When the Latest Tech Makes you Feel DumbOct 24 2016
It’s Saturday afternoon and you’ve blocked out a few hours of free time to finally learn that hot new thing that’s supposed to make the life of a developer pure bliss. You settle in with a snack, a drink, and a full laptop battery. But a few minutes into it something happens you weren’t expecting: you feel dumb. Dumb as a bucket.
Not that you’d ever admit it to anyone, especially not to your friends at the office who are raving about this thing. So you power through it, read more of the docs, even follow along the coding examples, just waiting for that sweet, sweet click of enlightenment. But it doesn’t come. You just feel dumb and frustrated. You start thinking that tech maybe just sucks anyway and why can’t people learn how to keep things simple. Before you know it, your pleasant afternoon ends in a rage tweet you later regret (and quietly delete).
What tech recently made you feel this way? I’m guessing your mind jumped straight to that out-of-control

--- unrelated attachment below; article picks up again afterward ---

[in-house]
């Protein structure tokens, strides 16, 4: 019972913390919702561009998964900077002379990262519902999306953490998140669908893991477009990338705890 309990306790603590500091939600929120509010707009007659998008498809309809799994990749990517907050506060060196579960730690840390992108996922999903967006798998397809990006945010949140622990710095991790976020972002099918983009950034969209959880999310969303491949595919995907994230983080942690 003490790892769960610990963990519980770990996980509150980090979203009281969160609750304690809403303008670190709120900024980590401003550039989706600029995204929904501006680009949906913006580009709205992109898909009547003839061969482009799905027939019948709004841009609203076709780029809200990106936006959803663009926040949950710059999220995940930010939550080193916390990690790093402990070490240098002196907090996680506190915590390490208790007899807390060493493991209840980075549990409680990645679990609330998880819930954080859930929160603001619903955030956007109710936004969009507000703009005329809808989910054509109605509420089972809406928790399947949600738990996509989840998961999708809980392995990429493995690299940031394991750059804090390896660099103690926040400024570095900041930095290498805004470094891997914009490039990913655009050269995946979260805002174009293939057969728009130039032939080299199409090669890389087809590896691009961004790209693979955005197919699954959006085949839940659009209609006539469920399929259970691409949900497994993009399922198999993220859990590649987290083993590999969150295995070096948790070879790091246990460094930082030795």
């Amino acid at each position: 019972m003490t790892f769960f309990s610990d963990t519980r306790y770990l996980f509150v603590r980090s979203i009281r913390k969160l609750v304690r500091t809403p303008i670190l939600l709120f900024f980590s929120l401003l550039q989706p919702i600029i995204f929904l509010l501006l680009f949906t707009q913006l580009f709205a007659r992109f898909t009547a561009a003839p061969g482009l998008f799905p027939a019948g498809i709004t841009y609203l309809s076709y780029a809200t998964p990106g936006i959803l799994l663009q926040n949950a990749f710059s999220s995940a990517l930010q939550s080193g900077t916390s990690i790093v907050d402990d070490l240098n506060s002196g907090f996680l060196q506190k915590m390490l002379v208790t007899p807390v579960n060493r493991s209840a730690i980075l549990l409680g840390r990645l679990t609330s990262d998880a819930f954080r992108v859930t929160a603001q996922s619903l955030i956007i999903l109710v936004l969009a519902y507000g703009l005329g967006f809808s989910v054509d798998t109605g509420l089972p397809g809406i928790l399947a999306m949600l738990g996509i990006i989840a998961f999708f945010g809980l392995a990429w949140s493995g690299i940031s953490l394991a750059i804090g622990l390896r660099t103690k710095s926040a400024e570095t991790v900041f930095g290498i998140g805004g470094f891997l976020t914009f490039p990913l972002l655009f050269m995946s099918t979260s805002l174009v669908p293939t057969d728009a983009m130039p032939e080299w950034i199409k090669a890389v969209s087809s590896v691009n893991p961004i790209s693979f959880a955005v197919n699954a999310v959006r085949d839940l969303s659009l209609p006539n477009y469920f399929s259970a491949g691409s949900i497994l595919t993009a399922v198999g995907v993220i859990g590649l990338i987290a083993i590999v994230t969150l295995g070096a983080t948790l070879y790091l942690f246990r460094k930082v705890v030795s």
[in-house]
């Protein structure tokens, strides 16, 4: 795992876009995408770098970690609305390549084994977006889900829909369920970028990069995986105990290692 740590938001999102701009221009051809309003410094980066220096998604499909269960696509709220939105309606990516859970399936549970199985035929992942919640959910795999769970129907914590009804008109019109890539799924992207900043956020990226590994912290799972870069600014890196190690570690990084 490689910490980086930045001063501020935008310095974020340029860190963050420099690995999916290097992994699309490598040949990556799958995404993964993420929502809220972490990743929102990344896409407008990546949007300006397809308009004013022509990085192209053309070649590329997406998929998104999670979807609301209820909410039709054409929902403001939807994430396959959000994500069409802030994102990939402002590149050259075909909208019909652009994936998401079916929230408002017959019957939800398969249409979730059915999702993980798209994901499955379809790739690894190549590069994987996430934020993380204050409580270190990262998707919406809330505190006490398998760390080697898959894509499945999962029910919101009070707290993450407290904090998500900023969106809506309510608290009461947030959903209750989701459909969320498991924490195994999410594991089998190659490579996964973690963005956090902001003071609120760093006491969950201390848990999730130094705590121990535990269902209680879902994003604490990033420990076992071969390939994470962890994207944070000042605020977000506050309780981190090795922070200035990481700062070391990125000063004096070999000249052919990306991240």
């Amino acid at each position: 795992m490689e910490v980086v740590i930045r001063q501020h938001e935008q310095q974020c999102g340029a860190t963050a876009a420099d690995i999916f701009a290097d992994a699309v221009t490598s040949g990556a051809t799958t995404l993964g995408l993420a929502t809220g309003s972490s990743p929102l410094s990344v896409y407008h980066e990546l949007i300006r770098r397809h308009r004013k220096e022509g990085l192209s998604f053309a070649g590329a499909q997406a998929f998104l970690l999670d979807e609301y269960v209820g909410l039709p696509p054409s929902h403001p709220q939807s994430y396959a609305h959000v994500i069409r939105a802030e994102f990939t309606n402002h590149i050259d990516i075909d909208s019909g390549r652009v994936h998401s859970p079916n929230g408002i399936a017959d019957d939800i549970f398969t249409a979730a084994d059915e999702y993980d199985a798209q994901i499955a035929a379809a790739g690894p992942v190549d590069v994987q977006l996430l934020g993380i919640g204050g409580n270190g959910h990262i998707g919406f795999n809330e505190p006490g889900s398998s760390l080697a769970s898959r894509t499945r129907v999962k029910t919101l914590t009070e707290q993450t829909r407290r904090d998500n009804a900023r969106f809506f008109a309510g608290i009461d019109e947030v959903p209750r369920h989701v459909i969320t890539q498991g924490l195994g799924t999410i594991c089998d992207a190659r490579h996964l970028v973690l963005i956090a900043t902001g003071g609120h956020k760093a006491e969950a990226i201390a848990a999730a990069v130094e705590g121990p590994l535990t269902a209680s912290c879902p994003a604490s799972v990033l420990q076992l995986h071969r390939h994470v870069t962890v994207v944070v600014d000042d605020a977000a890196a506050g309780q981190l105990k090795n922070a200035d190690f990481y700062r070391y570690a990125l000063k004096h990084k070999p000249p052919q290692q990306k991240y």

webpack.config.js. Or that time you grokked Redux and were feeling pretty great about it until you encountered the rabbit hole of other things you now supposedly need with it. This frustrating feeling happens to every single one of us.
So what does this mean? Are you a “dinosaur”, or some kind of “maintenance developer”, or actually dumb? Nope. Nope. Nope. When tech makes you feel dumb, that just means it is solving a problem you don’t currently have.
The second you start feeling dumb, stop what you’re doing and write down the answer to this question:
What is the one main problem this tech solves?
If you can’t answer that, there’s a good chance you need to get better at deciding what not to learn. If you can clearly state the problem – and your interest is genuine – you need to give yourself the problem. This means shelving the new tech for a bit, and making do without it. Work on parts of your project that could potentially develop said problem. Use the things that the new tech replaces, and see if you experience the pain. Keep the problem in the back of your mind as you go about your work. One of two things will happen:
You never actually experience the problem.
setState or mutable data structures or external stylesheets or whatever are working really well for you. Hey! You just spared yourself some feel bads and a few hours wasted on something you don’t actually need. OR…
You eventually do encounter the problem.
Now you go learn about the thing that wants to solve it. This time you’re ready. You have a real (as opposed to hypothetical) problem you’d like solved. This time, you won’t feel dumb.